water through the river but will draw its needs directly from the
        lake.

        Agus-1, in effect, is a new, artificial, and vastly larger outlet
        designed to replace the natural outlet, the Agus River.

        Human operators, dictated by the systems requirement of Agus-1
        and all the other facilities downstream, will control the volume and
        rate of water that Agus-1 will draw directly from the lake.

The replacement of the natural outlet of the lake by the Agus-1 is
an ecological nightmare with alarming consequences to man and
the environment. It is a classic instance of tinkering with nature
that is fraught with grave and irreparable results.




The Lake Lanao Issue: sent to WCD and World Lakes by Pip Naga
5. What We Did

This unhappy development has prompted the emergence of opposition to
this particular project. It was in October 1990, spearheaded by a new
group, the Save Lake Lanao Movement (SALAM), that the general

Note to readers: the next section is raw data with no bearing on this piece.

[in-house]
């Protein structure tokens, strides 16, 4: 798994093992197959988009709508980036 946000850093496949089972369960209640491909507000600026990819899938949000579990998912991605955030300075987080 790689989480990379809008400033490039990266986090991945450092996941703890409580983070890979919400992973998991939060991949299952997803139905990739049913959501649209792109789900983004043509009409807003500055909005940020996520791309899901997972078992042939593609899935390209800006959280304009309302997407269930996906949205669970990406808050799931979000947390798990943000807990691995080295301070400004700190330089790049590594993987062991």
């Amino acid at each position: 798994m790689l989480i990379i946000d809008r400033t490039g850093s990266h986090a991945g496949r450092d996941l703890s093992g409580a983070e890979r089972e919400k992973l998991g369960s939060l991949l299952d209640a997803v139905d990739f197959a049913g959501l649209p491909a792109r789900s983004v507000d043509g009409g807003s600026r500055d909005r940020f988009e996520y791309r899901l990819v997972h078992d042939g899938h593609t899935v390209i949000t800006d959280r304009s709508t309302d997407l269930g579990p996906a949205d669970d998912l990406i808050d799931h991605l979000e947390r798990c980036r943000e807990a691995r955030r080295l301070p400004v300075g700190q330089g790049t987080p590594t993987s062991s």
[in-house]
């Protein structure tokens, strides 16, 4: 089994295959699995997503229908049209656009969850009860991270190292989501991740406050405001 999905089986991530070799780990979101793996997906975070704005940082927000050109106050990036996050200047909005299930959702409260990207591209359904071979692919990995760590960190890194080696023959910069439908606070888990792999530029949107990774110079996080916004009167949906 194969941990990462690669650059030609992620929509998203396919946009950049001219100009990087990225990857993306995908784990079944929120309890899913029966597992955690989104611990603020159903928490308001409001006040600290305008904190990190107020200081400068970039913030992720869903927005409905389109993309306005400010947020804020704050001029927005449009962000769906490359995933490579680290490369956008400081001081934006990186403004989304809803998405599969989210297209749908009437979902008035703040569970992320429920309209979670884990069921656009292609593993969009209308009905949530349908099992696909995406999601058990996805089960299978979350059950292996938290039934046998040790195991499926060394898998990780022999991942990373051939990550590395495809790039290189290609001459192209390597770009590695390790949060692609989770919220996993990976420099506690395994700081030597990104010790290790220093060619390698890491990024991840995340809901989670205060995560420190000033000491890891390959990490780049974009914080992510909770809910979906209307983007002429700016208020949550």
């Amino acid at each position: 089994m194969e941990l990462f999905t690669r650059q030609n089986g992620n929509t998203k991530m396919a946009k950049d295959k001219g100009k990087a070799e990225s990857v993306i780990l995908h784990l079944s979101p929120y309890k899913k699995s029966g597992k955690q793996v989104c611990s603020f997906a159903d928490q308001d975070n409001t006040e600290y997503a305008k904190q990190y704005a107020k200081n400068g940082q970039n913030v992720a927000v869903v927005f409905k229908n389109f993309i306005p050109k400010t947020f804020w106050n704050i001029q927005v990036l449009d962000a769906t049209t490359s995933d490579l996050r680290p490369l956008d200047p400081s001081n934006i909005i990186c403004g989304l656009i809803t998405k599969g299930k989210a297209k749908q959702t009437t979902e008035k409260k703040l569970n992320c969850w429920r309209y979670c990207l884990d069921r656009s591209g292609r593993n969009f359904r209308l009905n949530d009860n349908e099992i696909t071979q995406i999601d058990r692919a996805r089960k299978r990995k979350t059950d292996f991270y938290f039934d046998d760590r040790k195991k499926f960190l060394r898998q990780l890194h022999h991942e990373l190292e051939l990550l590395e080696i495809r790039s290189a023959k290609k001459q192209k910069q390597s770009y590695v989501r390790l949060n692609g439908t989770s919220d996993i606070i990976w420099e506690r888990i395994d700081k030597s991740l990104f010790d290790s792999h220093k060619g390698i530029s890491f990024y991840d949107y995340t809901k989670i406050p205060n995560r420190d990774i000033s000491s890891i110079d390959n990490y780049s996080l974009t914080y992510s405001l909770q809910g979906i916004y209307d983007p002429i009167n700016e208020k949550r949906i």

participation of all sectors of the community was mobilized to prevent the
National Power Corporation from the commissioning of Agus-1. The public
outcry against this particular project had reached the highest levels of
government.

        On one level, the Senate through its Committee on Mindanao Affairs
        under the chairmanship of Senator Aquilino Q. Pimentel Jr., created
        the Task Force on Agus-1 to look into the various aspects of the
        problem.

        On the other hand, President Corazon C. Aquino directed the
        temporary suspension of the project commissioning until such time
        that the people were clarified on their complaint and misgiving and